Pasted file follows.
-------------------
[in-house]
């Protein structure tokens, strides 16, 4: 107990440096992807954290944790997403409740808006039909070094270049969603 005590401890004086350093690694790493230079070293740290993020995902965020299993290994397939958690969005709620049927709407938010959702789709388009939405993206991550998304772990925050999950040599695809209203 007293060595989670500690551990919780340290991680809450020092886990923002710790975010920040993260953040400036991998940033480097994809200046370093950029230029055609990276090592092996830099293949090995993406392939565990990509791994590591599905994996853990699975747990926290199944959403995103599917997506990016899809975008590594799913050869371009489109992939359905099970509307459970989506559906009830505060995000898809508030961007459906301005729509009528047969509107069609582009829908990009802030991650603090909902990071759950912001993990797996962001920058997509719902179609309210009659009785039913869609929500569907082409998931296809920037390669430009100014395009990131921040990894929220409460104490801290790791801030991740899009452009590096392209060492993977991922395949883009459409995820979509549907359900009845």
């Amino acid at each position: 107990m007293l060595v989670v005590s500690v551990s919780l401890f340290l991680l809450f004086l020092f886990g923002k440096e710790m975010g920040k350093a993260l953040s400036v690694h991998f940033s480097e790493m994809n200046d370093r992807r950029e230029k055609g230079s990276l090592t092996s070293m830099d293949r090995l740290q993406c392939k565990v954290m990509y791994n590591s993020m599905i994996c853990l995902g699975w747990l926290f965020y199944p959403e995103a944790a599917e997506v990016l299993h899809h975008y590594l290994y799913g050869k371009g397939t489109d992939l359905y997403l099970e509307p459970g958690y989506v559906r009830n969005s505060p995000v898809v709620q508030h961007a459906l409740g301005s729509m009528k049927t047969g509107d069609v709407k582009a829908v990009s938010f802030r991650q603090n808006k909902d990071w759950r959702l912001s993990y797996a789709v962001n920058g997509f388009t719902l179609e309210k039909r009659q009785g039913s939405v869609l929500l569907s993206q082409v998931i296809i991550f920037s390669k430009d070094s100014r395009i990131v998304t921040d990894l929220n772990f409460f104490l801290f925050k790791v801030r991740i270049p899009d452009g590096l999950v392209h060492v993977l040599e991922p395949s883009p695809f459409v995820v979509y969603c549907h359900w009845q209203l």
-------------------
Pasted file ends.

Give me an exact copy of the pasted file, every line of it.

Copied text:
[in-house]
């Protein structure tokens, strides 16, 4: 107990440096992807954290944790997403409740808006039909070094270049969603 005590401890004086350093690694790493230079070293740290993020995902965020299993290994397939958690969005709620049927709407938010959702789709388009939405993206991550998304772990925050999950040599695809209203 007293060595989670500690551990919780340290991680809450020092886990923002710790975010920040993260953040400036991998940033480097994809200046370093950029230029055609990276090592092996830099293949090995993406392939565990990509791994590591599905994996853990699975747990926290199944959403995103599917997506990016899809975008590594799913050869371009489109992939359905099970509307459970989506559906009830505060995000898809508030961007459906301005729509009528047969509107069609582009829908990009802030991650603090909902990071759950912001993990797996962001920058997509719902179609309210009659009785039913869609929500569907082409998931296809920037390669430009100014395009990131921040990894929220409460104490801290790791801030991740899009452009590096392209060492993977991922395949883009459409995820979509549907359900009845």
């Amino acid at each position: 107990m007293l060595v989670v005590s500690v551990s919780l401890f340290l991680l809450f004086l020092f886990g923002k440096e710790m975010g920040k350093a993260l953040s400036v690694h991998f940033s480097e790493m994809n200046d370093r992807r950029e230029k055609g230079s990276l090592t092996s070293m830099d293949r090995l740290q993406c392939k565990v954290m990509y791994n590591s993020m599905i994996c853990l995902g699975w747990l926290f965020y199944p959403e995103a944790a599917e997506v990016l299993h899809h975008y590594l290994y799913g050869k371009g397939t489109d992939l359905y997403l099970e509307p459970g958690y989506v559906r009830n969005s505060p995000v898809v709620q508030h961007a459906l409740g301005s729509m009528k049927t047969g509107d069609v709407k582009a829908v990009s938010f802030r991650q603090n808006k909902d990071w759950r959702l912001s993990y797996a789709v962001n920058g997509f388009t719902l179609e309210k039909r009659q009785g039913s939405v869609l929500l569907s993206q082409v998931i296809i991550f920037s390669k430009d070094s100014r395009i990131v998304t921040d990894l929220n772990f409460f104490l801290f925050k790791v801030r991740i270049p899009d452009g590096l999950v392209h060492v993977l040599e991922p395949s883009p695809f459409v995820v979509y969603c549907h359900w009845q209203l």